FAQs: Kids In The House
How a Bill Becomes a Law
1. Drafting & Introduction
A legislator has an idea for a Bill, usually from a constituent.
The legislative members present the idea and requests that it be drafted into a bill. In January, when the General Assembly meets, the House Representatives and Senators introduce their bills in their respective chambers.
2. Committee Action
The bill is referred to a committee. The members of the committee debate the issues and decide what action to take. This is when the public may speak for or against the bill.
After listening to the testimony, the committee will vote to recommend the passage of the bill or the defeat of the bill. The committee may also offer changes (called amendments). If the committee recommends passage of the bill, it then goes back to the chamber where it was introduced.
3. "Floor" Action
Once the bill passes in committee, the title of the bill must be read three times in the chamber in which it was introduced (House or Senate).
First Reading: The bill is read by the Clerk.
Second Reading: The bill may be amended after it has been read a second time. The bill is then debated on the Floor.
Third Reading: During the third reading, the bill may be debated and a final vote is taken.
Once the bill passes in the chamber in which it was introduced, it is then sent to the other chamber (House or Senate). In the other chamber, a similar process of committee action, floor debate, and voting takes place. If the bill passes both the House of Representatives and the Senate, it is then sent to the Governor.
If the bill is amended by the other chamber, it is then returned to the body from which it originated for approval of the amendment.
5. Governor's Action
Once passed in both chambers, the bill must be approved by the governor.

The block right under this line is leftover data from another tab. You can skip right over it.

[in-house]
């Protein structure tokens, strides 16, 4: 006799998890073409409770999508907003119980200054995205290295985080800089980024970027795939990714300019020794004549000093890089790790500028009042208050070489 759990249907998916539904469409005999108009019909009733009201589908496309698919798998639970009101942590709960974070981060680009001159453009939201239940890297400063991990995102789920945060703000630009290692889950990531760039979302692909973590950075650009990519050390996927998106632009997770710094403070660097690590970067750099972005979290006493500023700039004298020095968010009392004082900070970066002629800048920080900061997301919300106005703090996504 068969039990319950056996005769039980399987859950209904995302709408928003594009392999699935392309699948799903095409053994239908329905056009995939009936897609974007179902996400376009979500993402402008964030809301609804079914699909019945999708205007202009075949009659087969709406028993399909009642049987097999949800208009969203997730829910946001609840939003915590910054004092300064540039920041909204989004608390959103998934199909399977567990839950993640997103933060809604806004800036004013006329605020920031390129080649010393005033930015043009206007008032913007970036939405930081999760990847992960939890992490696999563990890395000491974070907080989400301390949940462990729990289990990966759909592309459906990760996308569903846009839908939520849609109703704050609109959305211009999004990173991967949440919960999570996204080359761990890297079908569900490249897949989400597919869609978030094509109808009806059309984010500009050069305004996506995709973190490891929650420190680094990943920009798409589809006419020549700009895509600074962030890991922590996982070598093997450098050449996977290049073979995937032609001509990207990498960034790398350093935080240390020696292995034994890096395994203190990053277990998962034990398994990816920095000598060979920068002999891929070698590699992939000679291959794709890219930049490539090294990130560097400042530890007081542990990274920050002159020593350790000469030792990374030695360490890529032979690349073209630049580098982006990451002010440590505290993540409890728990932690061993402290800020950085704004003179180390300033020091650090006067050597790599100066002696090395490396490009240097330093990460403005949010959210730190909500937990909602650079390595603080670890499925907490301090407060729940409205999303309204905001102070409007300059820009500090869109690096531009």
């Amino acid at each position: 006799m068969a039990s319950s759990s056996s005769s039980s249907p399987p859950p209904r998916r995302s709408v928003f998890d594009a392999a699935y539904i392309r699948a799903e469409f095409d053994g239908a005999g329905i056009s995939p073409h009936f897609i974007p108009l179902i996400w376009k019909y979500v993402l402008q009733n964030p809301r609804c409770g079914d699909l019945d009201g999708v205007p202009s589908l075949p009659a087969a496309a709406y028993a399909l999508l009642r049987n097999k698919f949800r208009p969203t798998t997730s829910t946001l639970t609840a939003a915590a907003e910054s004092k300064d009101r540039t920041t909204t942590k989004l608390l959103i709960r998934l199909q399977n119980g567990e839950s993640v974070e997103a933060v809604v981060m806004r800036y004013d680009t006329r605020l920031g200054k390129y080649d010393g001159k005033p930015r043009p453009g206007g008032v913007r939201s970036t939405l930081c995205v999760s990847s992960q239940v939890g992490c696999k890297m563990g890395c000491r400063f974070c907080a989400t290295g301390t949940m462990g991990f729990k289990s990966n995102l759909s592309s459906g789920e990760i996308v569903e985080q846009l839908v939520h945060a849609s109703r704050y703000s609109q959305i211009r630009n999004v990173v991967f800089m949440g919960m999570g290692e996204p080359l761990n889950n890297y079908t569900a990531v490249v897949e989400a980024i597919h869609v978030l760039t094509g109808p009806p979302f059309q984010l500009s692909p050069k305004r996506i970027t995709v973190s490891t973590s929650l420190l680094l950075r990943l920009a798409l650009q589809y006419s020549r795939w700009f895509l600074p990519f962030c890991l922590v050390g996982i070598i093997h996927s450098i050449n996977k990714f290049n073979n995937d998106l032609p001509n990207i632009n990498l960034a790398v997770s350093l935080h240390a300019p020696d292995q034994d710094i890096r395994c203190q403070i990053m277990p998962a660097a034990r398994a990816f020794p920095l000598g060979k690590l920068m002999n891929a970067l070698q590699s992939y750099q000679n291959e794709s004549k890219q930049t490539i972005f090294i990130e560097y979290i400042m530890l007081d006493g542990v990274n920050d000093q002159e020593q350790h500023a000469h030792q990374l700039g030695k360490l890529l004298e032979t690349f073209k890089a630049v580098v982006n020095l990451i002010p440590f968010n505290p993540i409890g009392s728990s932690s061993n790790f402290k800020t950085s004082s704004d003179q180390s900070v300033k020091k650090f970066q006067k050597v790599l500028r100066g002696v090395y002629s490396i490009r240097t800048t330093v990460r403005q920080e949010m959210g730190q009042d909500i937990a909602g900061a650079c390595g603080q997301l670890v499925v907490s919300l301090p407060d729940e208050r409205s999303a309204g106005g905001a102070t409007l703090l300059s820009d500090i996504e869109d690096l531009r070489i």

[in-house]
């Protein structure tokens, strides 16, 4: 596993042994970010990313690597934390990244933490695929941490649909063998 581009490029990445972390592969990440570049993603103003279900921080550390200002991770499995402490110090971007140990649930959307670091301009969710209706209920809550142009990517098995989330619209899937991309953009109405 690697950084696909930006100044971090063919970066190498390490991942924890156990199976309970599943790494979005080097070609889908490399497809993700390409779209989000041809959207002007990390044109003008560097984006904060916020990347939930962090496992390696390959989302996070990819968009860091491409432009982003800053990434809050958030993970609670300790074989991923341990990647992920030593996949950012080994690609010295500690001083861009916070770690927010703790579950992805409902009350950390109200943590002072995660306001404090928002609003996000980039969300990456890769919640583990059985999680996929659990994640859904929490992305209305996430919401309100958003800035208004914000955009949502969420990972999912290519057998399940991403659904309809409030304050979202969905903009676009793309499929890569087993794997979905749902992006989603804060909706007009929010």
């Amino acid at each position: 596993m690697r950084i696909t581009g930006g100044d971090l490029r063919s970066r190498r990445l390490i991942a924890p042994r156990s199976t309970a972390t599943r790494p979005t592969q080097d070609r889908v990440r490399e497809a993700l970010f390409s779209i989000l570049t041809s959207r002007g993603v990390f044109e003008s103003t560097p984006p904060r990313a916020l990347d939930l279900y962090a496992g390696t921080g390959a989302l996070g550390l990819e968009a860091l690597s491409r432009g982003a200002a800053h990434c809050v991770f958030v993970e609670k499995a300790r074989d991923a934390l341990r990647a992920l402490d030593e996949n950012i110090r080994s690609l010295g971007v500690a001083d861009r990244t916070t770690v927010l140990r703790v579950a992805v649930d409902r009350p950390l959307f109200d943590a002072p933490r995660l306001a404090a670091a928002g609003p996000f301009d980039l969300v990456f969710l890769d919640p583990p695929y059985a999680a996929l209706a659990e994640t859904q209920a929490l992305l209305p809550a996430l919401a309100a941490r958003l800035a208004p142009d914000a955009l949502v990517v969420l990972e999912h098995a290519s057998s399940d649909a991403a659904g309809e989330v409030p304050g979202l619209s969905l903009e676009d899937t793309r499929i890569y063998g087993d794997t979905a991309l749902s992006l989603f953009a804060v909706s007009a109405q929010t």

The Governor may:
- Sign the bill into law.
- Amend the bill and return it to the General Assembly for approval.
- Veto the bill and return it to the General Assembly, where the House of Representatives and the Senate may override the Governor’s veto with a simple majority vote of both chambers.
- Take no action and the bill becomes a law without his signature.
Bills that become laws during the Regular Session are effective 90 days after the final, official day of session, unless otherwise specified.Permalink for this answer
Bills are introduced every session that began when an Arkansan approached their legislator.
In fact, some laws even began as ideas from students. This video shows a recent example:
The Speaker of the House presides over the body of the House of Representatives. He or she is elected by House membership every two years. The Speaker's duties include:
- the supervision of & directing the daily order of business,
- certifying all measures passed,
- assigning committee leadership, and
- naming members to select committees.
Learn about the current SpeakerPermalink for this answer
Arkansas's legislature is considered a part-time citizen legislature, so most House members have full-time careers in addition to their legislative obligations.
Members come from a wide range of professional backgrounds. Having a diverse membership helps the House of Representatives more effectively serve the people of Arkansas.Permalink for this answer